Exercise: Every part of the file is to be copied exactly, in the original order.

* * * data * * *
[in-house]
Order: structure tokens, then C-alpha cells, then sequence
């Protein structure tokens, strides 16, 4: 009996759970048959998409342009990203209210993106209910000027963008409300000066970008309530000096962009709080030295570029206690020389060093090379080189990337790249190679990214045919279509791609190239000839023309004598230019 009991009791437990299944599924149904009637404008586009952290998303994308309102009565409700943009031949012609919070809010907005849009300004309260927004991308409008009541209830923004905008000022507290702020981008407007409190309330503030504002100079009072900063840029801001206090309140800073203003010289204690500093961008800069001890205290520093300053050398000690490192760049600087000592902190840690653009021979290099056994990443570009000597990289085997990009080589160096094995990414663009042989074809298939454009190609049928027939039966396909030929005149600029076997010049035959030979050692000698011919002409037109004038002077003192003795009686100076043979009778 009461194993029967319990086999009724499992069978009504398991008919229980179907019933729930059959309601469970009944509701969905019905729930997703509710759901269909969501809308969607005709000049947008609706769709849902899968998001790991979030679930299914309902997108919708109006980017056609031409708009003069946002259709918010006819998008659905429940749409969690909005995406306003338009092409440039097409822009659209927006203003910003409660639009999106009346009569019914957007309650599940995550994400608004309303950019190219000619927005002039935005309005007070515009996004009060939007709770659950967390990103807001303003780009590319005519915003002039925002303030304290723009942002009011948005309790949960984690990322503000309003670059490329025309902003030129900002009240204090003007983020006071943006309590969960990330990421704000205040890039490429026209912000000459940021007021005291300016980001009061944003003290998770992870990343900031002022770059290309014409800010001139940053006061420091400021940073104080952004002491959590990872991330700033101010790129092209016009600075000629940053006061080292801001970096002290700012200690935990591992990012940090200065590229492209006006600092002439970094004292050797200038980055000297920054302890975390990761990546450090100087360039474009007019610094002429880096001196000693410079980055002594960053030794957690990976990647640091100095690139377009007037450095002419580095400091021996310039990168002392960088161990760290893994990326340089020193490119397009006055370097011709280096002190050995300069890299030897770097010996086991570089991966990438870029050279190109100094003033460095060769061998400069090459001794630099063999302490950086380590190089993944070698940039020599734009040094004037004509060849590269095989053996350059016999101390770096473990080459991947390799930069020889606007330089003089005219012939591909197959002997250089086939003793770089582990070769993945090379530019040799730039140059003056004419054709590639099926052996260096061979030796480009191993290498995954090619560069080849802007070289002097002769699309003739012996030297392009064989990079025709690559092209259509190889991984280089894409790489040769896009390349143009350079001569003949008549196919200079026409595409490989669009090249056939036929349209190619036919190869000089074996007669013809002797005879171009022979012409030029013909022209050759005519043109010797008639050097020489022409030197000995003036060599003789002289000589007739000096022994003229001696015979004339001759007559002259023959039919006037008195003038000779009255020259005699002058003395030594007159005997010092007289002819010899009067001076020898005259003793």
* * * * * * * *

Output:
[in-house]
Order: structure tokens, then C-alpha cells, then sequence
């Protein structure tokens, strides 16, 4: 009996759970048959998409342009990203209210993106209910000027963008409300000066970008309530000096962009709080030295570029206690020389060093090379080189990337790249190679990214045919279509791609190239000839023309004598230019 009991009791437990299944599924149904009637404008586009952290998303994308309102009565409700943009031949012609919070809010907005849009300004309260927004991308409008009541209830923004905008000022507290702020981008407007409190309330503030504002100079009072900063840029801001206090309140800073203003010289204690500093961008800069001890205290520093300053050398000690490192760049600087000592902190840690653009021979290099056994990443570009000597990289085997990009080589160096094995990414663009042989074809298939454009190609049928027939039966396909030929005149600029076997010049035959030979050692000698011919002409037109004038002077003192003795009686100076043979009778 009461194993029967319990086999009724499992069978009504398991008919229980179907019933729930059959309601469970009944509701969905019905729930997703509710759901269909969501809308969607005709000049947008609706769709849902899968998001790991979030679930299914309902997108919708109006980017056609031409708009003069946002259709918010006819998008659905429940749409969690909005995406306003338009092409440039097409822009659209927006203003910003409660639009999106009346009569019914957007309650599940995550994400608004309303950019190219000619927005002039935005309005007070515009996004009060939007709770659950967390990103807001303003780009590319005519915003002039925002303030304290723009942002009011948005309790949960984690990322503000309003670059490329025309902003030129900002009240204090003007983020006071943006309590969960990330990421704000205040890039490429026209912000000459940021007021005291300016980001009061944003003290998770992870990343900031002022770059290309014409800010001139940053006061420091400021940073104080952004002491959590990872991330700033101010790129092209016009600075000629940053006061080292801001970096002290700012200690935990591992990012940090200065590229492209006006600092002439970094004292050797200038980055000297920054302890975390990761990546450090100087360039474009007019610094002429880096001196000693410079980055002594960053030794957690990976990647640091100095690139377009007037450095002419580095400091021996310039990168002392960088161990760290893994990326340089020193490119397009006055370097011709280096002190050995300069890299030897770097010996086991570089991966990438870029050279190109100094003033460095060769061998400069090459001794630099063999302490950086380590190089993944070698940039020599734009040094004037004509060849590269095989053996350059016999101390770096473990080459991947390799930069020889606007330089003089005219012939591909197959002997250089086939003793770089582990070769993945090379530019040799730039140059003056004419054709590639099926052996260096061979030796480009191993290498995954090619560069080849802007070289002097002769699309003739012996030297392009064989990079025709690559092209259509190889991984280089894409790489040769896009390349143009350079001569003949008549196919200079026409595409490989669009090249056939036929349209190619036919190869000089074996007669013809002797005879171009022979012409030029013909022209050759005519043109010797008639050097020489022409030197000995003036060599003789002289000589007739000096022994003229001696015979004339001759007559002259023959039919006037008195003038000779009255020259005699002058003395030594007159005997010092007289002819010899009067001076020898005259003793």